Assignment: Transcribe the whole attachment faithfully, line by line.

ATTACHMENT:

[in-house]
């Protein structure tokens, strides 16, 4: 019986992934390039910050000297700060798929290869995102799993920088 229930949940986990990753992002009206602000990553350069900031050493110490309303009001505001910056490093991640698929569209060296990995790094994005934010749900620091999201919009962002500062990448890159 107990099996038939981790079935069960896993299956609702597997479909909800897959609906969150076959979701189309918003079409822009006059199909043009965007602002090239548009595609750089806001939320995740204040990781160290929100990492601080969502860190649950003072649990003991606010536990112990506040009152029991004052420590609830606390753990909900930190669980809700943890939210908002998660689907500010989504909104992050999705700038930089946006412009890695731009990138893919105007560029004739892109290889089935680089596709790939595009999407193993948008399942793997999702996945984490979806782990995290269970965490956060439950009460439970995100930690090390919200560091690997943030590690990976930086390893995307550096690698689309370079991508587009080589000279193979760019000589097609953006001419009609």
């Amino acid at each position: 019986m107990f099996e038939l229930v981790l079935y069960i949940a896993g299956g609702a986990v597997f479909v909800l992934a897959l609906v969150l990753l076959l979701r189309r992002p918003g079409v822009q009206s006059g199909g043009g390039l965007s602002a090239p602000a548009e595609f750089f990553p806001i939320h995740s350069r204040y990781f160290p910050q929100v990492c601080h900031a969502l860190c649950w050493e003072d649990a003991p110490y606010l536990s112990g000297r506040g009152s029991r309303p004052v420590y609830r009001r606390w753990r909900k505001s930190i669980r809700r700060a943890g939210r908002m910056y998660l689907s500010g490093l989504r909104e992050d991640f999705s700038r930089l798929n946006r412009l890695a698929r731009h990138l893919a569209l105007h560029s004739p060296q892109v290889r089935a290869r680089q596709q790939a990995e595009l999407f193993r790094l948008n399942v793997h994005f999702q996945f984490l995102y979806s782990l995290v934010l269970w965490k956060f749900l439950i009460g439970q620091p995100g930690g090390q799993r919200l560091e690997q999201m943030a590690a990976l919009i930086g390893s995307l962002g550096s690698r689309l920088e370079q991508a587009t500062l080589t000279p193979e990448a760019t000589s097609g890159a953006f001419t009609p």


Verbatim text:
[in-house]
């Protein structure tokens, strides 16, 4: 019986992934390039910050000297700060798929290869995102799993920088 229930949940986990990753992002009206602000990553350069900031050493110490309303009001505001910056490093991640698929569209060296990995790094994005934010749900620091999201919009962002500062990448890159 107990099996038939981790079935069960896993299956609702597997479909909800897959609906969150076959979701189309918003079409822009006059199909043009965007602002090239548009595609750089806001939320995740204040990781160290929100990492601080969502860190649950003072649990003991606010536990112990506040009152029991004052420590609830606390753990909900930190669980809700943890939210908002998660689907500010989504909104992050999705700038930089946006412009890695731009990138893919105007560029004739892109290889089935680089596709790939595009999407193993948008399942793997999702996945984490979806782990995290269970965490956060439950009460439970995100930690090390919200560091690997943030590690990976930086390893995307550096690698689309370079991508587009080589000279193979760019000589097609953006001419009609």
């Amino acid at each position: 019986m107990f099996e038939l229930v981790l079935y069960i949940a896993g299956g609702a986990v597997f479909v909800l992934a897959l609906v969150l990753l076959l979701r189309r992002p918003g079409v822009q009206s006059g199909g043009g390039l965007s602002a090239p602000a548009e595609f750089f990553p806001i939320h995740s350069r204040y990781f160290p910050q929100v990492c601080h900031a969502l860190c649950w050493e003072d649990a003991p110490y606010l536990s112990g000297r506040g009152s029991r309303p004052v420590y609830r009001r606390w753990r909900k505001s930190i669980r809700r700060a943890g939210r908002m910056y998660l689907s500010g490093l989504r909104e992050d991640f999705s700038r930089l798929n946006r412009l890695a698929r731009h990138l893919a569209l105007h560029s004739p060296q892109v290889r089935a290869r680089q596709q790939a990995e595009l999407f193993r790094l948008n399942v793997h994005f999702q996945f984490l995102y979806s782990l995290v934010l269970w965490k956060f749900l439950i009460g439970q620091p995100g930690g090390q799993r919200l560091e690997q999201m943030a590690a990976l919009i930086g390893s995307l962002g550096s690698r689309l920088e370079q991508a587009t500062l080589t000279p193979e990448a760019t000589s097609g890159a953006f001419t009609p």